People are always nervous when going on their first date. Too much alcohol is consumed and conversations are exchanged in the most self-conscious way. A Don Juan would begin a question while already thinking three moves ahead and expecting the flow of conversation to fall into the slot.
Because my marketing profession demands hefty attention, my personal life relies heavily on dating apps like Tinder. Although I carefully swipe the profiles and even make a quick SWOT analysis in my head, I often came home alone after the first date, then the second date, then third until my dates lose interest.
The most difficult time to ask someone out on the first date is the final week of the month—when the cash is running out and payday is still just on the horizon. Most of the time the lavish atmosphere and pricey cocktails with decent description help me become less self-conscious. But when you can’t afford that privilege, it’s easier to reuse the stash of pre-prepared conversation topics for text messaging and wait until payday arrives.
Except when the guy is tantalizingly hot. I quickly go back to my mental SWOT analysis and rewrite it whole.
Still, there are a number of dates to hit before I invite someone into my bed. Kyle is a tourist-as-a-foreign-language teacher from Cape Town with an unfinished degree in sound engineering. Just when I started to notice the weaknesses from dating this guy, I discovered that we share a love for the same musicians and bands; musician who produce sounds Kyle and I consider better than the power of any drugs in the world (strengths and opportunities). That’s enough for me to overlook the cliché looking scenario (threats) of going on a date with a particularly hot English teacher.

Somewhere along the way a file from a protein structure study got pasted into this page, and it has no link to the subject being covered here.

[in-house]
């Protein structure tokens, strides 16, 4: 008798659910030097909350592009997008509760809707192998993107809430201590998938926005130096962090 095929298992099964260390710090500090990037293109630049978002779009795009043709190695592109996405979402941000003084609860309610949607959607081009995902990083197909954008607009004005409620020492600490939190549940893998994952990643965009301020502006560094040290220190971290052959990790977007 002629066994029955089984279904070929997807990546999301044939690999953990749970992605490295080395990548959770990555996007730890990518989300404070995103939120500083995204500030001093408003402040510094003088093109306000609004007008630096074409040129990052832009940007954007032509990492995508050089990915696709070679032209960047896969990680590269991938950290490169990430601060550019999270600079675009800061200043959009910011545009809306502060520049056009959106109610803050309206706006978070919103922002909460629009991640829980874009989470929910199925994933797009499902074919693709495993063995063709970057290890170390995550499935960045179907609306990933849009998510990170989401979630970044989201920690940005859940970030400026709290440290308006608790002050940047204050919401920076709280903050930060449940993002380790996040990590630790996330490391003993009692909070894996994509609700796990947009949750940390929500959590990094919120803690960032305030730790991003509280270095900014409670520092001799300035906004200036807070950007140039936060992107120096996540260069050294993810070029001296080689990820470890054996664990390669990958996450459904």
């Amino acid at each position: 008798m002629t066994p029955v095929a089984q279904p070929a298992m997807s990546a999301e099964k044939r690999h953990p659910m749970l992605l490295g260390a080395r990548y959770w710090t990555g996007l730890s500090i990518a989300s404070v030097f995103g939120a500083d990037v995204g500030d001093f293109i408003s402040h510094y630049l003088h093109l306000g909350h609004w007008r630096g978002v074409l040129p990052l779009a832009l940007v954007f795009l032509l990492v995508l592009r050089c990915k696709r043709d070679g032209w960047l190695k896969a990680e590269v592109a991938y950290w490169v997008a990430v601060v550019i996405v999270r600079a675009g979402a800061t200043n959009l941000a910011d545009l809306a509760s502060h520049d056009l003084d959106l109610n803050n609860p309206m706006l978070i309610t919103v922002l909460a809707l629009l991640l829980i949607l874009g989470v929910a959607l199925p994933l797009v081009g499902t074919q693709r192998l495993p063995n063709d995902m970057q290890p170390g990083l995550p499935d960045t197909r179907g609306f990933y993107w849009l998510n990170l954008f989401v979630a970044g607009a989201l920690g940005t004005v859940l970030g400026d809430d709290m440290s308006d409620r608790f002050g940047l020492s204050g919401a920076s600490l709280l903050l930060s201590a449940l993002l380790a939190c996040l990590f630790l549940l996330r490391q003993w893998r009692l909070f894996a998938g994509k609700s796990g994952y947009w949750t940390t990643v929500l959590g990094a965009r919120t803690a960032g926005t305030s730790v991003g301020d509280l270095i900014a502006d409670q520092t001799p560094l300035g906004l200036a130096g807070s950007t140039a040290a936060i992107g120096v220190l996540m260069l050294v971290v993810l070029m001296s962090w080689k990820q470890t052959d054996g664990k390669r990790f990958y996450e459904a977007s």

We lost ourselves deep in conversation, completely lost track of time. We finished a bottle of Pinot Noir just as the last call for alcohol was announced and the last song was played. The song Cheap Thrills with Sia blathering about how you don’t need money to have fun was playing. Then we got an idea.
I didn’t explain my rule to Kyle, but the plan to walk around, exploring the neighborhood in the dark seemed like a great idea. When we found a secluded telephone booth, Kyle led me into the booth. We tried our best not to disturb the homeless guy who was sleeping nearby and we started making out.
The second date was at the cinema, because Kyle said he was broke and we’re ten days away from the payday. I used some movie vouchers to redeem for two tickets for “Snowden”; Kyle has no idea who Edward Snowden is. It was quite a huge setback for me (back to my mental SWOT board: weaknesses) because I am aggressively attracted to smart people (double weaknesses).
The option for splitting the bill and free movie vouchers were out. I was contemplating whether it was a good idea to be the one to pay for the bill or should he pay me back when the money arrived in his savings.
“I would love to grab a drink with you again but I’m broke as fuck. Can I just go to your place and watch movie.”
It worked. But after that it was a series of birthday parties or catching up with colleagues or friends visiting from Africa. Our evening conversations slowly faded because Kyle was in the Yoga Class he just signed up for and forgot to reply.
As payday arrived. We were no longer communicating. I am back to swiping Tinder again, looking for someone with good bf/gf material (my Tinder is mixed genders) and have made a mental note to use the “payday excuse” as one of my dating best practices.
Conversation becomes an endless chess game from real life to text messages. I read an online science article stating that there are more possible chess games than atoms in the universe, I believe, there are more possible Tinder matches than the possible chess games and how my romantic life would unfold.